LONDON -- London police say a second man has been arrested in connection with the.
Police said Sunday that a 21-year-old man was arrested late Saturday night in Hounslow in west London and is being held under the Terrorism Act. He is being questioned at a south London police station but has not been charged or identified.
British police were searching a home in the London suburb of Stanwell -- about 15 miles southwest of central London -- linked to the arrest of the second suspect.
Two men are now in custody for possible roles in the bombing attack on a rush-hour subway train Friday morning that injured 30 people in London. AnSaturday in the departure area of the port of Dover, where ferries leave for France.
The two arrests indicate police and security services believe the attack at the Parsons Green station was part of a coordinated plot, not the act of a single person.
"We are still pursing numerous lines of enquiry and at a great pace," counter-terrorism coordinator Neil Basu of the London police said late Saturday.
British officials lowered the country's official terrorist threat level from "critical" to "severe" Sunday following the second arrest. The "severe" threat level means officials believe another attack is highly likely. "Critical" means authorities judge an attack to be imminent.
The threat level is set by the Joint Terrorism Analysis Center.
Police launched a massive armed search Saturday in the southwestern London suburb of Sunbury. Neighbors were evacuated in a rush from the area and kept away for nearly 10 hours before they were allowed to return to their homes. The property being searched by counter-terrorism police belongs to an elderly couple who have for years taken in foster children. Ronald Jones, 88, and his wife Penelope Jones, 71, have been honored by Queen Elizabeth II for their work with children in need of a stable home. They are reported to be staying with friends while the search continued Sunday.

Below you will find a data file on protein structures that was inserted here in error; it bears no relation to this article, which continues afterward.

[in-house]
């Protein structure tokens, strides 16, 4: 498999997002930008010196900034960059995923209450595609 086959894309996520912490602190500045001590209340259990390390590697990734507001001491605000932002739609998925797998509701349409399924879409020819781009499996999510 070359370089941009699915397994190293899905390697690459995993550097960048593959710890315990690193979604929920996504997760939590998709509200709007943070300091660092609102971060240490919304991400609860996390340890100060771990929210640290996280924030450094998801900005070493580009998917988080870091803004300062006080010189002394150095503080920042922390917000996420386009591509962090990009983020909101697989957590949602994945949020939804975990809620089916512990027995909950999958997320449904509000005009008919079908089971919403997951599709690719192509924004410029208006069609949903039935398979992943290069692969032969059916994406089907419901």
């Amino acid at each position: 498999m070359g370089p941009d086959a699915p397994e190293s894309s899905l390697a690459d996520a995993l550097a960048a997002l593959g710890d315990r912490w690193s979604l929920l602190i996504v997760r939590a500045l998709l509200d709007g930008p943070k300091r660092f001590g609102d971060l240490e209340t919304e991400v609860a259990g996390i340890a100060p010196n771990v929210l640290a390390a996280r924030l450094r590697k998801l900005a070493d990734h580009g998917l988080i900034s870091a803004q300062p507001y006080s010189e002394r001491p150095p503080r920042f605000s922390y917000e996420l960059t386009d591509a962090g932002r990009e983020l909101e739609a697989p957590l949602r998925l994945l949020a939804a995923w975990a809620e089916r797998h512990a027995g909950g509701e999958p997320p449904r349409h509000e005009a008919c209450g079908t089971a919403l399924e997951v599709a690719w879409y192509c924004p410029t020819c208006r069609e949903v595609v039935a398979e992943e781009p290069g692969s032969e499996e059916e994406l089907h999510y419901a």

Police have not provided details about the extensive search, which began two hours after the 18-year-old suspect was arrested.
A friend, Alison Griffiths, said they are "great pillars of the community" who have taken in several hundred children in the last 40 years.
The entire neighborhood around their house was evacuated as a precaution when the search began. Residents were allowed to return home Sunday but the Jones' house remained cordoned off.
The Islamic State of Iraq and Syria (ISIS) said the attack Friday was carried out by one of its affiliated units. The improvised explosive device placed on the subway train only partially detonated, limiting the number of injuries.
Home Secretary Amber Rudd said the casualties would have been far higher if the bomb had fully detonated. Frustrated by the string of terrorist attacks in recent months, she said officials will have to work harder to make bomb components more difficult to obtain.
Rudd told the BBC that the latest arrest suggests the person who carried out the attack was not "a lone wolf." Rudd also said there was "no evidence" to suggest ISIS was behind the bombing. "But as this unfolds and as we do our investigations, we will make sure we find out how he was radicalized if we can," she added.
Britain has endured four other attacks this year, which have killed a total of 36 people. The other attacks in London -- near Parliament, on London Bridge and near a mosque in Finsbury Park in north London -- used vehicles and knives to kill and wound.